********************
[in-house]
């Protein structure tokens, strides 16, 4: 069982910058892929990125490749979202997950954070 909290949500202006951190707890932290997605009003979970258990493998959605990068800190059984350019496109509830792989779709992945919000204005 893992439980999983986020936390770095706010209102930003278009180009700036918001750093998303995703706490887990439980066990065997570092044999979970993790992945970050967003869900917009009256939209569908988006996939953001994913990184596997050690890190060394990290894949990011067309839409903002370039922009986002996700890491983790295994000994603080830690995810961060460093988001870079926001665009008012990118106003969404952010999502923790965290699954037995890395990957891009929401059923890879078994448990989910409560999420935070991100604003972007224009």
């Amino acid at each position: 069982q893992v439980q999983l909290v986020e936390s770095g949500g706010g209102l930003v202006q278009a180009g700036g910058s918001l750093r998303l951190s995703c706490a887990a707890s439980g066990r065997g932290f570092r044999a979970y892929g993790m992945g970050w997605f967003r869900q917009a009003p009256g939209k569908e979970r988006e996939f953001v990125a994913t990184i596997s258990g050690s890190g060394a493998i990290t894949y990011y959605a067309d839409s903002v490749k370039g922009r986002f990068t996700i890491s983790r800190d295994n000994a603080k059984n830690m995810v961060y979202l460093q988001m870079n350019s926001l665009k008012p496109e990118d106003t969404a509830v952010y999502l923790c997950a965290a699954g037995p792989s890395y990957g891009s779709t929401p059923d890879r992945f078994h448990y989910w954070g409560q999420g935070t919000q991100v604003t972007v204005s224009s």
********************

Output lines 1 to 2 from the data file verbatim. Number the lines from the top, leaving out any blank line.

[in-house]
């Protein structure tokens, strides 16, 4: 069982910058892929990125490749979202997950954070 909290949500202006951190707890932290997605009003979970258990493998959605990068800190059984350019496109509830792989779709992945919000204005 893992439980999983986020936390770095706010209102930003278009180009700036918001750093998303995703706490887990439980066990065997570092044999979970993790992945970050967003869900917009009256939209569908988006996939953001994913990184596997050690890190060394990290894949990011067309839409903002370039922009986002996700890491983790295994000994603080830690995810961060460093988001870079926001665009008012990118106003969404952010999502923790965290699954037995890395990957891009929401059923890879078994448990989910409560999420935070991100604003972007224009």